David Kirkham says endorsement of Gov. Gary Herbert was 'spontaneous'
Laura Seitz, Deseret News
SALT LAKE CITY — Gubernatorial candidate and Utah tea party organizer David Kirkham said he didn't plan on backing fellow Republican Gov. Gary Herbert after being eliminated in the first round of voting at the party's state convention.
"That was quite spontaneous," Kirkham said of his decision Saturday to join Herbert on the convention stage — a move seen as helping the governor avoid a primary against former state lawmaker Morgan Philpot.
Both Kirkham and Philpot have been harsh critics of the governor even before challenging him. A year ago, Kirkham branded Herbert as "politically weak" and said the state needs a strong leader.
But Kirkham said Monday he considers Herbert a friend. "I mean that. I got to know him on the campaign trail," he said. "I never, ever had a personal dispute with Gary. It's always been policy."
The governor also said he and Kirkham became "good friends" during the campaign. "I think he liked what I stood for and my principles," Herbert said, noting that some Republicans "are a little bit more strident" than he and Kirkham.
The pair is expected to get together in the next week or so to talk about what's next for Kirkham.
Herbert said he expects Kirkham will campaign for him in the general election. Kirkham, who manufactures custom cars, said he'd be willing to join the administration.
"I don't even know what cabinet positions there are," Kirkham said. "If Gary thinks I can help the state, I'm going to help the state. If he doesn’t, that's OK, too."
Kirkham said he made the offer to endorse Herbert backstage moments before the governor appeared onstage Saturday because he felt "it was in the best interest of the state and the people. There were no deals. Nobody talked to anybody. No one was more surprised than Gary."
But Philpot, who was defeated with just under 37 percent of the delegate vote to more than 63 percent for Herbert in the second — and final — round of voting, said he saw the endorsement coming.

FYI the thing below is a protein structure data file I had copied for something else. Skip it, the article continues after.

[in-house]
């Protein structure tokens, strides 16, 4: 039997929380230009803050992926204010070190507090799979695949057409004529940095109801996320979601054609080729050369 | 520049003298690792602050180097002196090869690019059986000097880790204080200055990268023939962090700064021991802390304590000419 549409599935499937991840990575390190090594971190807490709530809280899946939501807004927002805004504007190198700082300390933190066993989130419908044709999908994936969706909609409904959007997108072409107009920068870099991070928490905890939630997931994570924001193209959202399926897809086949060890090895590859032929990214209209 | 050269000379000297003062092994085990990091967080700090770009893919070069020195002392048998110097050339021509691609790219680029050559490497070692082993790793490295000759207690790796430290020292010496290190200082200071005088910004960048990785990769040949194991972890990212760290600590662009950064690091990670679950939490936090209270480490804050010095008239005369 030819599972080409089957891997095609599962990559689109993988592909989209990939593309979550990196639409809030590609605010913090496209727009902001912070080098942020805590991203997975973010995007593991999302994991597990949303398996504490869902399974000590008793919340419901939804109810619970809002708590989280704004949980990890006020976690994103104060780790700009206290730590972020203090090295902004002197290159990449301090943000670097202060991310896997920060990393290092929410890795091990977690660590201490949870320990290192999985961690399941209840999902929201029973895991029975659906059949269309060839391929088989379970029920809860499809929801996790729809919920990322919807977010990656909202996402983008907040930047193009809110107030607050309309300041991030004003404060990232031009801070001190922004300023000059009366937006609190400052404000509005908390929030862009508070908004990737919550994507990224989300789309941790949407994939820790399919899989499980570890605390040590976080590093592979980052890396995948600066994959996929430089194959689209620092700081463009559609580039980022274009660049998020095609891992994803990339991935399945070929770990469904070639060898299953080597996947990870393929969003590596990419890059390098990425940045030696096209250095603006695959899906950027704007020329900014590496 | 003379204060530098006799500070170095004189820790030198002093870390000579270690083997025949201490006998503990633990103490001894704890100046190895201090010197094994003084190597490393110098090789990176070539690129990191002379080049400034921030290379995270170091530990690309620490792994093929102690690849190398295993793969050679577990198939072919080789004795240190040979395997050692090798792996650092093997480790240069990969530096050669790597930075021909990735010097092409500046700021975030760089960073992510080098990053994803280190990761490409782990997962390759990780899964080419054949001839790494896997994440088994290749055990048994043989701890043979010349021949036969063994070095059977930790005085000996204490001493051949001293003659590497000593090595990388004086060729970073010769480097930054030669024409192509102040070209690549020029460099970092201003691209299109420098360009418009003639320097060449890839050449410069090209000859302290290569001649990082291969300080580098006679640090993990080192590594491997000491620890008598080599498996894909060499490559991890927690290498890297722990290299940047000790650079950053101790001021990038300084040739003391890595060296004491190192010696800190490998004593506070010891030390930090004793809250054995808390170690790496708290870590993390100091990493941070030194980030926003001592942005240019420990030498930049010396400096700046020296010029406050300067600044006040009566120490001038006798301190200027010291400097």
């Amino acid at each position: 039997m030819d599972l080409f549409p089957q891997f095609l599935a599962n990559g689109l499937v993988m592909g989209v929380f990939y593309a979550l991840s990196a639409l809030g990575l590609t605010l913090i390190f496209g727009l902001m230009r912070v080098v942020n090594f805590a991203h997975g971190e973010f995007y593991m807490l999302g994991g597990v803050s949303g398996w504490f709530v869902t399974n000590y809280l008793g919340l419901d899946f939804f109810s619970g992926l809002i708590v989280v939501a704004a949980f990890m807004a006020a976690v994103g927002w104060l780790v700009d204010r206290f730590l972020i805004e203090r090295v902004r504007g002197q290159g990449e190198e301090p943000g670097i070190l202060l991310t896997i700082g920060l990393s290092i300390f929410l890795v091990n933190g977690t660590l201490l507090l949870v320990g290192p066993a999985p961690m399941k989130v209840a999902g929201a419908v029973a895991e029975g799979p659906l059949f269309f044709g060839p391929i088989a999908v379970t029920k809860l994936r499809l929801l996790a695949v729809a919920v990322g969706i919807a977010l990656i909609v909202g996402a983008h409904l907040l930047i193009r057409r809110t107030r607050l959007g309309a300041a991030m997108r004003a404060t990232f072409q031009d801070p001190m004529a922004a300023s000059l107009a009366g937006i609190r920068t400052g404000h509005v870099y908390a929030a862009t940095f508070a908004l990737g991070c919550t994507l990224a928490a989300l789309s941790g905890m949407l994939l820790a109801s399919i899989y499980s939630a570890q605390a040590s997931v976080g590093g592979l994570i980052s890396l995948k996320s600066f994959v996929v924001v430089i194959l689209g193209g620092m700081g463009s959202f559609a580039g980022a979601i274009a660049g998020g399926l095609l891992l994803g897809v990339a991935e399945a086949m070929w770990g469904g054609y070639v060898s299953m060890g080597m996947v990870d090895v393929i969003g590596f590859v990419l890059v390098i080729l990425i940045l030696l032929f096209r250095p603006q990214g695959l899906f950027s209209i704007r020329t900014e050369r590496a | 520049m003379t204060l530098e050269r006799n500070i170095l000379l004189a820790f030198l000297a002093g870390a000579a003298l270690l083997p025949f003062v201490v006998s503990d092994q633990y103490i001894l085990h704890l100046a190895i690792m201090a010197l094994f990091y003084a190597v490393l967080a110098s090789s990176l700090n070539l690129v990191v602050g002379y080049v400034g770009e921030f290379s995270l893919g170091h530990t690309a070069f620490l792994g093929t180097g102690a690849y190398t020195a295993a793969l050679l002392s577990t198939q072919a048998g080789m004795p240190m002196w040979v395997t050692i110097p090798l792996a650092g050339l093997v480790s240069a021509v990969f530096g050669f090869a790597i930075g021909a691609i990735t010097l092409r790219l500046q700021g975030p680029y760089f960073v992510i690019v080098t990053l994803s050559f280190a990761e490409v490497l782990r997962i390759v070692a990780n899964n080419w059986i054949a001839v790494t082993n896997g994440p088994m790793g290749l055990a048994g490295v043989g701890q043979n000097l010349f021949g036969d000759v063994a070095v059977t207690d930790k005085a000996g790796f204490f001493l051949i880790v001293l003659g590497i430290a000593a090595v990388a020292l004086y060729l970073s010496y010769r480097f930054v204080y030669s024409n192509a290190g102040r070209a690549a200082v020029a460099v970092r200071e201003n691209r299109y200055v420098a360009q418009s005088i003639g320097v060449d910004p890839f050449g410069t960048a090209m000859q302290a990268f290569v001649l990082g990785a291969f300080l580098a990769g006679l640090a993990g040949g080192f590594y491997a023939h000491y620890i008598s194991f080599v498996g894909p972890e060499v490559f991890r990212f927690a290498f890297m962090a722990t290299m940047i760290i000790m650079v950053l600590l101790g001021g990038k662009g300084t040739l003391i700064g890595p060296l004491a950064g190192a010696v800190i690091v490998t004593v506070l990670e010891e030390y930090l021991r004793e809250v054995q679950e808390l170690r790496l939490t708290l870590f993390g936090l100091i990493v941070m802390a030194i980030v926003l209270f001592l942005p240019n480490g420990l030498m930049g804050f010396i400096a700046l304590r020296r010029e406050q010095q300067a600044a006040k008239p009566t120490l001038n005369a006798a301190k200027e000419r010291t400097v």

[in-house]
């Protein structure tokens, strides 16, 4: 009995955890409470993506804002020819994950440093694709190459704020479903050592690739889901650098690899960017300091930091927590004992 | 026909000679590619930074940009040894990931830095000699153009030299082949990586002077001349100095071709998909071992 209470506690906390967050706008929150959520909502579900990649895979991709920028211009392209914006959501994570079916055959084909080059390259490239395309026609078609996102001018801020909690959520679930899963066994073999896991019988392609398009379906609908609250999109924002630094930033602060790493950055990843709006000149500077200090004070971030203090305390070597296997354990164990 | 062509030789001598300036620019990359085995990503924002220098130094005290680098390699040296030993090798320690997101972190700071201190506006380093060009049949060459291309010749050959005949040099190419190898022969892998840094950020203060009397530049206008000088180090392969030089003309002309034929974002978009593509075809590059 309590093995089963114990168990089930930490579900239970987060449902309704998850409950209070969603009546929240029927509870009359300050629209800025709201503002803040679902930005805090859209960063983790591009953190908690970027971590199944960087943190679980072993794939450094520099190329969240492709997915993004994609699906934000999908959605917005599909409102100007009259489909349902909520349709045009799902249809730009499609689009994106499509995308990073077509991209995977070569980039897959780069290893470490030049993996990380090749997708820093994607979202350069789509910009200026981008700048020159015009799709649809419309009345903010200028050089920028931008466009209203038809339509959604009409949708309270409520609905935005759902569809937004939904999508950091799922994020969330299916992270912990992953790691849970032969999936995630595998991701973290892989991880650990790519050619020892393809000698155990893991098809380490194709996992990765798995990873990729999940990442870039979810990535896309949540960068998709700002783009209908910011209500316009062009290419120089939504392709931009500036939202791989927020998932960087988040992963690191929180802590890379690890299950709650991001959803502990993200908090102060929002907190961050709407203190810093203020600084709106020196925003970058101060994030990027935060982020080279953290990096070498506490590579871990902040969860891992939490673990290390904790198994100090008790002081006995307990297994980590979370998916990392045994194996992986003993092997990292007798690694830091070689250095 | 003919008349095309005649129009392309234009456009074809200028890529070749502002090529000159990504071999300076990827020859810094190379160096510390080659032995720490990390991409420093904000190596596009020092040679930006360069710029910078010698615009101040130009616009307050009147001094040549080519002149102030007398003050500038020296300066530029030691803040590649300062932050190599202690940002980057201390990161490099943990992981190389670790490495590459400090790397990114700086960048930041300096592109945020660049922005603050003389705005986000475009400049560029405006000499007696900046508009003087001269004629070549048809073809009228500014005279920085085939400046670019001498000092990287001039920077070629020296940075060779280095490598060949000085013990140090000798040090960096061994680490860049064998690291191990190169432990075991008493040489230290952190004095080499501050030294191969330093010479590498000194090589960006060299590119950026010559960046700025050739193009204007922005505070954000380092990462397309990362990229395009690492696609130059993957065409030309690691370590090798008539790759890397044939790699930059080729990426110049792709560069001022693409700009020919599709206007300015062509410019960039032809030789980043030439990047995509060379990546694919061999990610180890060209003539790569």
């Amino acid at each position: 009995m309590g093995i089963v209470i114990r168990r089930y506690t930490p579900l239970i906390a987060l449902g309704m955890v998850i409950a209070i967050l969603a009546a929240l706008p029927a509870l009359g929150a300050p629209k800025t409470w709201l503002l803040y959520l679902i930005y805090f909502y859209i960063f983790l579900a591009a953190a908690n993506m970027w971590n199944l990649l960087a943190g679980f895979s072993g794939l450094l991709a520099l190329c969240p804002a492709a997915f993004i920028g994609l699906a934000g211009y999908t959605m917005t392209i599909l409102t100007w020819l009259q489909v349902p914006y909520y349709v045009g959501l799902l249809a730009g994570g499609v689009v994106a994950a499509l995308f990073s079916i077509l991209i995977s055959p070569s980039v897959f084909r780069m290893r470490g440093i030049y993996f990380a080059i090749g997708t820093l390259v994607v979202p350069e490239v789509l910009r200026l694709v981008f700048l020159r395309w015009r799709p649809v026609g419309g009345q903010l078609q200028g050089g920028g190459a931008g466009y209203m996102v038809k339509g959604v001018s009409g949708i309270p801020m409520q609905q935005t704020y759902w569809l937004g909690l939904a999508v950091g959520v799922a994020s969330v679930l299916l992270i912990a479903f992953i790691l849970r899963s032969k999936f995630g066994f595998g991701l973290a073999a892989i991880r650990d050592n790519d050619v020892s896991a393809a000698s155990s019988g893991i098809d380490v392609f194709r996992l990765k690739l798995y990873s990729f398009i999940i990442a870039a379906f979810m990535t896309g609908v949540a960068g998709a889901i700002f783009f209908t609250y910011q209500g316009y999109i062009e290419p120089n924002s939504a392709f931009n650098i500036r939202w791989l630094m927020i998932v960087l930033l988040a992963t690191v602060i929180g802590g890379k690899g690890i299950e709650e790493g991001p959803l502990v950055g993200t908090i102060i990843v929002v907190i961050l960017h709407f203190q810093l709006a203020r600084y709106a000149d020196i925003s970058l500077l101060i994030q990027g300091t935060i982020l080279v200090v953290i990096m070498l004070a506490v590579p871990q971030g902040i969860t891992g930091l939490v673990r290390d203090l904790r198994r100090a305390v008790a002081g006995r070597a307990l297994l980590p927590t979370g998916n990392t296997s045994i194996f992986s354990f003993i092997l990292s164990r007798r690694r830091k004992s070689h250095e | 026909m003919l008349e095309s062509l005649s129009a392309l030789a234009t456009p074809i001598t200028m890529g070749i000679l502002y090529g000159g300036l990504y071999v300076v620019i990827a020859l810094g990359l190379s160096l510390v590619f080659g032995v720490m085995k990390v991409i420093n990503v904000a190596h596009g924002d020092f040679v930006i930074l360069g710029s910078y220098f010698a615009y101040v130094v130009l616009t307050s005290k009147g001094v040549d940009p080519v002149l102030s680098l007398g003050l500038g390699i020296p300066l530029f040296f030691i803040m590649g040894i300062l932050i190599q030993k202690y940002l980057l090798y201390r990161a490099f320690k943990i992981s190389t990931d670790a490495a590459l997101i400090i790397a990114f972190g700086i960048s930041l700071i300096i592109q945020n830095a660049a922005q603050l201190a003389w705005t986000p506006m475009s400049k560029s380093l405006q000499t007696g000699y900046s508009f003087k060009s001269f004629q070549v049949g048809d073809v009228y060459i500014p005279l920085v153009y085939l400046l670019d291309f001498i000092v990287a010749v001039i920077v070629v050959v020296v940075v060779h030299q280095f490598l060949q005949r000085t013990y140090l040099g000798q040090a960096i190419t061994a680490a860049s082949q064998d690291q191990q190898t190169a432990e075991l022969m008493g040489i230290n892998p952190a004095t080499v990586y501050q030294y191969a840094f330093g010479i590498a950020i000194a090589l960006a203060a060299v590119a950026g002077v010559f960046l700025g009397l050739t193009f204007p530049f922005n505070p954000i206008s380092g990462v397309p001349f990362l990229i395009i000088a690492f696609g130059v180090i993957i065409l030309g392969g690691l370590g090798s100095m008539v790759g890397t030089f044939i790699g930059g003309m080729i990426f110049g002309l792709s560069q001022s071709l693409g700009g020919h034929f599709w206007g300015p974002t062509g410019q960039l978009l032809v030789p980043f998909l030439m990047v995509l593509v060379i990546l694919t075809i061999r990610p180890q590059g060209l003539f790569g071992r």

"I started to wonder a couple of days out when he wasn't returning my calls," Philpot said. "I was disappointed. I wish he would have talked to me about it."
The fourth-place finisher among the six GOP gubernatorial candidates, Rep. Ken Sumsion, R-American Fork, said he wanted to see a primary and is not ready to endorse Herbert.
"I would have preferred it to have gone to a primary just to continue to reinforce issues that I think are important to the state and to me personally," Sumsion said, particularly public lands and budget concerns.
Neither Kirkham, who finished a distant third in the first round of voting, nor Philpot would be specific about the source of the friction between them.
"We politicians aren't always that likable," Philpot acknowledged, adding that he's always liked Kirkham even though the tea party leader became less aggressive toward Herbert as the race wore on.
"I think I attained a higher level of contrast with the governor than David did," Philpot said, but added his own behavior on the campaign trail was never over the top.
"I'm not a rabble-rouser," Kirkham said, adding he got tired of the infighting. "Yelling is not influence."
Since the convention, Kirkham said he's heard from plenty of fellow members of the tea party movement. "Fifty percent think it's really cool and 50 percent see me as this terrible sell-out traitor," he said.
But he had no regrets about his public support for Herbert.
"Heavens, no. I'm grateful I was able to have some small influence on the race. I'd do it all over again," Kirkham said. "My conscience is clear."
Matthew Burbank, a University of Utah political science professor, said Kirkham's endorsement is somewhat surprising.
"If you're going to challenge the incumbent governor, you pretty much know you have to make a strong case for that," Burbank said. "This is a rather drastic change in attitude."
But Burbank said it's not clear that there was "any kind of obvious deal" made for Kirkham's support. He said assuming Kirkham believed he had something to gain is "cynical but it's certainly not unprecedented in politics."
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